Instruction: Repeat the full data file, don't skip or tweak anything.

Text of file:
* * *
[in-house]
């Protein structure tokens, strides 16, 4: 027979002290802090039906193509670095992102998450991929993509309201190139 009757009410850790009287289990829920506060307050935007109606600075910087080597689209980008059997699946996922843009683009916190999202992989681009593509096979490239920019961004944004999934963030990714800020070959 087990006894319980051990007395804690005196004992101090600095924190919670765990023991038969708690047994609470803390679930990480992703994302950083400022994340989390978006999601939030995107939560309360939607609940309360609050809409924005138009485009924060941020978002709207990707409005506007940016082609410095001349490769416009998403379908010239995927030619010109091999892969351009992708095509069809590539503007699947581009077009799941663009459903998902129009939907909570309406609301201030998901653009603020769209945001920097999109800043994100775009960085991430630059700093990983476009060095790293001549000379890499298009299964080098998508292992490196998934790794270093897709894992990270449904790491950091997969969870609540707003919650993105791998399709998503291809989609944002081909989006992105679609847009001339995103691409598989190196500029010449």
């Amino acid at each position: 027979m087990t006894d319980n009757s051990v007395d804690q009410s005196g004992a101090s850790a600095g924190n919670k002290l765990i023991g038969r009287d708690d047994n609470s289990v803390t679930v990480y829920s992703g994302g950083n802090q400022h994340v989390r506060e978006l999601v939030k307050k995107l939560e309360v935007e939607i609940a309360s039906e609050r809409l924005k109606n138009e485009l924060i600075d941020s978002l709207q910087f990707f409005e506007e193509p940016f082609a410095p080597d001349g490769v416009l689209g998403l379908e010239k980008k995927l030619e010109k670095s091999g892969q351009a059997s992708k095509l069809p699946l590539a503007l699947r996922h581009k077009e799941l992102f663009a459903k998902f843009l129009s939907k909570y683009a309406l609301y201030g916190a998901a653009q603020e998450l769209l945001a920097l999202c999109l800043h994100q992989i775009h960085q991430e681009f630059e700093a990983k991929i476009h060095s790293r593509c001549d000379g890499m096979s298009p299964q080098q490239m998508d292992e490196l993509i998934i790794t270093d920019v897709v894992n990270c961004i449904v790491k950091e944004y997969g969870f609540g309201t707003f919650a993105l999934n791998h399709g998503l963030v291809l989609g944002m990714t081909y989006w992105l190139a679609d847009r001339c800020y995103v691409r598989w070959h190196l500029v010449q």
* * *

[in-house]
């Protein structure tokens, strides 16, 4: 027979002290802090039906193509670095992102998450991929993509309201190139 009757009410850790009287289990829920506060307050935007109606600075910087080597689209980008059997699946996922843009683009916190999202992989681009593509096979490239920019961004944004999934963030990714800020070959 087990006894319980051990007395804690005196004992101090600095924190919670765990023991038969708690047994609470803390679930990480992703994302950083400022994340989390978006999601939030995107939560309360939607609940309360609050809409924005138009485009924060941020978002709207990707409005506007940016082609410095001349490769416009998403379908010239995927030619010109091999892969351009992708095509069809590539503007699947581009077009799941663009459903998902129009939907909570309406609301201030998901653009603020769209945001920097999109800043994100775009960085991430630059700093990983476009060095790293001549000379890499298009299964080098998508292992490196998934790794270093897709894992990270449904790491950091997969969870609540707003919650993105791998399709998503291809989609944002081909989006992105679609847009001339995103691409598989190196500029010449």
């Amino acid at each position: 027979m087990t006894d319980n009757s051990v007395d804690q009410s005196g004992a101090s850790a600095g924190n919670k002290l765990i023991g038969r009287d708690d047994n609470s289990v803390t679930v990480y829920s992703g994302g950083n802090q400022h994340v989390r506060e978006l999601v939030k307050k995107l939560e309360v935007e939607i609940a309360s039906e609050r809409l924005k109606n138009e485009l924060i600075d941020s978002l709207q910087f990707f409005e506007e193509p940016f082609a410095p080597d001349g490769v416009l689209g998403l379908e010239k980008k995927l030619e010109k670095s091999g892969q351009a059997s992708k095509l069809p699946l590539a503007l699947r996922h581009k077009e799941l992102f663009a459903k998902f843009l129009s939907k909570y683009a309406l609301y201030g916190a998901a653009q603020e998450l769209l945001a920097l999202c999109l800043h994100q992989i775009h960085q991430e681009f630059e700093a990983k991929i476009h060095s790293r593509c001549d000379g890499m096979s298009p299964q080098q490239m998508d292992e490196l993509i998934i790794t270093d920019v897709v894992n990270c961004i449904v790491k950091e944004y997969g969870f609540g309201t707003f919650a993105l999934n791998h399709g998503l963030v291809l989609g944002m990714t081909y989006w992105l190139a679609d847009r001339c800020y995103v691409r598989w070959h190196l500029v010449q």